The sixth amendment provides, in part: "In all criminal prosecutions, the accused shall enjoy the right . . . to be confronted with the witnesses against him . . . ." U.S.Const. amend. VI


The Government's brief states that the information recited in ATF form F 7570.5 came from the National Firearms Tracing Center. Brief for Appellee at 10. We have been unable to find any testimony in the record to support this statement. Agent Steed, the witness who attempted to explain the processing of the form, said nothing, either in his testimony before the jury or in his proffer to the court, that would identify the source of the information placed on the form. All he said was that the form came from AFT's Washington, D. C., office. It is apparent from an examination of the handwriting on the document that the information from that office was recorded by three persons


Most of the information provided by Agent Steed and ATF's Washington, D. C., office concerned the identifying characteristics of the Colt .38 revolver previously received in evidence. Steed's statements were hearsay by definition under Fed.R.Evid. 801, but since he was available for cross-examination on the statements, the ends sought to be achieved by the hearsay rule the examination of the witness under oath, in the presence of the trier of fact, and subject to cross-examination were satisfied

The reception of Steed's out-of-court statements was therefore harmless error. As for the information received from the persons in Washington, D. C., it worked no prejudice on the appellant and thus was also harmless.


The Government contends that any error in the admission of form 7520.4 into evidence was harmless. It argues that the testimony of Agent Steed had already established that the revolver had been shipped or transported in interstate commerce and that the information contained in the form was merely corroborative of that testimony. The record does not bear out this contention. Our reading of Steed's testimony is that he was able to say only that to his knowledge, Colt Industries maintained (at the time he was testifying) no manufacturing facilities in Georgia. He did not testify as to when this particular revolver was manufactured, nor did he make any attempt to say where Colt may have had a plant at that time

To allow the jury to convict the appellant, several crucial inferences would have had to have been drawn from Steed's testimony alone. From his statement at the time of trial that to his knowledge, no Colt plant existed in Georgia, the jury would have had to infer that there was no plant there at the time of the gun's manufacture. The jury would then have had to draw the further inference that the gun was manufactured without Georgia and, finally, that the gun was shipped into Georgia in interstate commerce.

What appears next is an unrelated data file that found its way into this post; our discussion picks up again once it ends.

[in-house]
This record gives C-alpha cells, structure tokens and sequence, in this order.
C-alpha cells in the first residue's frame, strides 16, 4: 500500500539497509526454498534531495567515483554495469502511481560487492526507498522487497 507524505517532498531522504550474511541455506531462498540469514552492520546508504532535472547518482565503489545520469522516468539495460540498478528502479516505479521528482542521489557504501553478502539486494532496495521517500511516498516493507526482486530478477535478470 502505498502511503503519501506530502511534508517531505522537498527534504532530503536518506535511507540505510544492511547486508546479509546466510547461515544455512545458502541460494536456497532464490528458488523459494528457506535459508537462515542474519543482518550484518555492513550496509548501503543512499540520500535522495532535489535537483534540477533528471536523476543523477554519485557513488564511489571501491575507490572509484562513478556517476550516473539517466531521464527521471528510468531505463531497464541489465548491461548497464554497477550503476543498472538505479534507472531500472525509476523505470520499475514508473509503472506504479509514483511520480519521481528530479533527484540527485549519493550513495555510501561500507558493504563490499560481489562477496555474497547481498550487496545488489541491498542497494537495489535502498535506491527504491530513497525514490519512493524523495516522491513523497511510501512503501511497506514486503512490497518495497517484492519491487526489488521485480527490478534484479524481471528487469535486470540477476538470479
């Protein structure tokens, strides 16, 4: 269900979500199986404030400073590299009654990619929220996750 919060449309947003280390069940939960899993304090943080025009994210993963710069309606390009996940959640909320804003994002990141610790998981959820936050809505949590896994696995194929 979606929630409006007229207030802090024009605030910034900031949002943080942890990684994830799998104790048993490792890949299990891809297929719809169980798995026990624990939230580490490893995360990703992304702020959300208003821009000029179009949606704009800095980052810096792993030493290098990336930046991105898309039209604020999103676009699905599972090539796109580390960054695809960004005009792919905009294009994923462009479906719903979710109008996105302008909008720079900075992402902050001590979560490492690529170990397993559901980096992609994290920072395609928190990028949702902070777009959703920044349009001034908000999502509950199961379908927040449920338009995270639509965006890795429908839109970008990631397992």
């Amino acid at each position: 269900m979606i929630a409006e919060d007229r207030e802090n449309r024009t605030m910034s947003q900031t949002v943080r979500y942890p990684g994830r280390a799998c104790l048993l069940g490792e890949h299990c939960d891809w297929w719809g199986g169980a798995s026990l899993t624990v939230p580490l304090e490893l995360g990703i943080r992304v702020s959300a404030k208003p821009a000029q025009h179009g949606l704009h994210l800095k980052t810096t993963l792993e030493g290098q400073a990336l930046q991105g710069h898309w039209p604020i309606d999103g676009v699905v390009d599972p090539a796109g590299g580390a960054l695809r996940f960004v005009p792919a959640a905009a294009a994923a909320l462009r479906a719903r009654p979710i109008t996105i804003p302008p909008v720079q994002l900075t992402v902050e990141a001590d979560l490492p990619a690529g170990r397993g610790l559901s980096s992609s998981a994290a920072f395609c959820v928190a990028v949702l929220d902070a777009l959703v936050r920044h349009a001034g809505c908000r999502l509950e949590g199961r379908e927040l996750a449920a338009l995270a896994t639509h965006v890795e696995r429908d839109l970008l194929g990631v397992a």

Part II of form F 7520.4, containing Huber's statement, is set forth below


Fed.R.Evid. 612 provides as follows:

Except as otherwise provided in criminal proceedings by section 3500 of title 18, United States Code, if a witness uses a writing to refresh his memory for the purpose of testifying, either

(1) while testifying, or

(2) before testifying, if the court in its discretion determines it is necessary in the interests of justice, an adverse party is entitled to have the writing produced at the hearing, to inspect it, to cross-examine the witness thereon, and to introduce in evidence those portions which relate to the testimony of the witness. If it is claimed that the writing contains matters not related to the subject matter of the testimony, the court shall examine the writing in camera, excise any portions not so related, and order delivery of the remainder to the party entitled thereto. Any portion withheld over objections shall be preserved and made available to the appellate court in the event of an appeal. If a writing is not produced or delivered pursuant to order under this rule, the court shall make any order justice requires, except that in criminal cases when the prosecution elects not to comply, the order shall be one striking the testimony or, if the court in its discretion determines that the interests of justice so require, declaring a mistrial.

(Emphasis added.)

Right of confrontation policies obviously underpin the emphasized language of this rule. They also influenced the drafting of Rules 803(24) and 804(b)(5), Fed.R.Evid. Cf. Matthews v. United States, 217 F.2d 409, 418 (5th Cir. 1954) (right of confrontation policies and the sixth amendment). See note 11 infra.


We add that a foundation as shallow as that demonstrated in the Government's proffer in support of this exhibit affords no basis for determining whether "the source of (the) information or the method or circumstances of preparation indicate lack of trustworthiness." Fed.R.Evid. 803(6)


The only other hearsay exception conceivably applicable is that found in Fed.R.Evid. 803(24) and its counterpart, Fed.R.Evid. 804(b)(5). Each states as follows:

Other exceptions. A statement not specifically covered by any of the foregoing exceptions but having equivalent circumstantial guarantees of trustworthiness, if the court determines that (A) the statement is offered as evidence of a material fact; (B) the statement is more probative on the point for which it is offered than any other evidence which the proponent can procure through reasonable efforts; and (C) the general purposes of these rules and the interests of justice will best be served by admission of the statement into evidence. However, a statement may not be admitted under this exception unless the proponent of it makes known to the adverse party sufficiently in advance of the trial or hearing to provide the adverse party with a fair opportunity to prepare to meet it, his intention to offer the statement and the particulars of it, including the name and address of the declarant.

(Emphasis added.)

The record discloses that the Government made no attempt to invoke the exception by giving the defense the required advance notice of the hearsay evidence to be offered at trial.